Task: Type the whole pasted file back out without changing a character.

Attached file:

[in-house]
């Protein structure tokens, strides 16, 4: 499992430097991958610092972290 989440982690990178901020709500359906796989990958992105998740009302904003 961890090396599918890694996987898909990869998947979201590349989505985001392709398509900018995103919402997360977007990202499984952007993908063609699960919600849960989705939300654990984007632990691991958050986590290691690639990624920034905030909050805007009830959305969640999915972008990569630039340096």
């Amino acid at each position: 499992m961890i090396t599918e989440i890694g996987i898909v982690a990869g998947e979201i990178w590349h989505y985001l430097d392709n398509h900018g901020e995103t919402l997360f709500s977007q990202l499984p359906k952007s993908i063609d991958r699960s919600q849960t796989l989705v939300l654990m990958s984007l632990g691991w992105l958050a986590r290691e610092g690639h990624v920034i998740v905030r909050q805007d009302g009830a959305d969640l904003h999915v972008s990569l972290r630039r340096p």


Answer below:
[in-house]
């Protein structure tokens, strides 16, 4: 499992430097991958610092972290 989440982690990178901020709500359906796989990958992105998740009302904003 961890090396599918890694996987898909990869998947979201590349989505985001392709398509900018995103919402997360977007990202499984952007993908063609699960919600849960989705939300654990984007632990691991958050986590290691690639990624920034905030909050805007009830959305969640999915972008990569630039340096």
């Amino acid at each position: 499992m961890i090396t599918e989440i890694g996987i898909v982690a990869g998947e979201i990178w590349h989505y985001l430097d392709n398509h900018g901020e995103t919402l997360f709500s977007q990202l499984p359906k952007s993908i063609d991958r699960s919600q849960t796989l989705v939300l654990m990958s984007l632990g691991w992105l958050a986590r290691e610092g690639h990624v920034i998740v905030r909050q805007d009302g009830a959305d969640l904003h999915v972008s990569l972290r630039r340096p």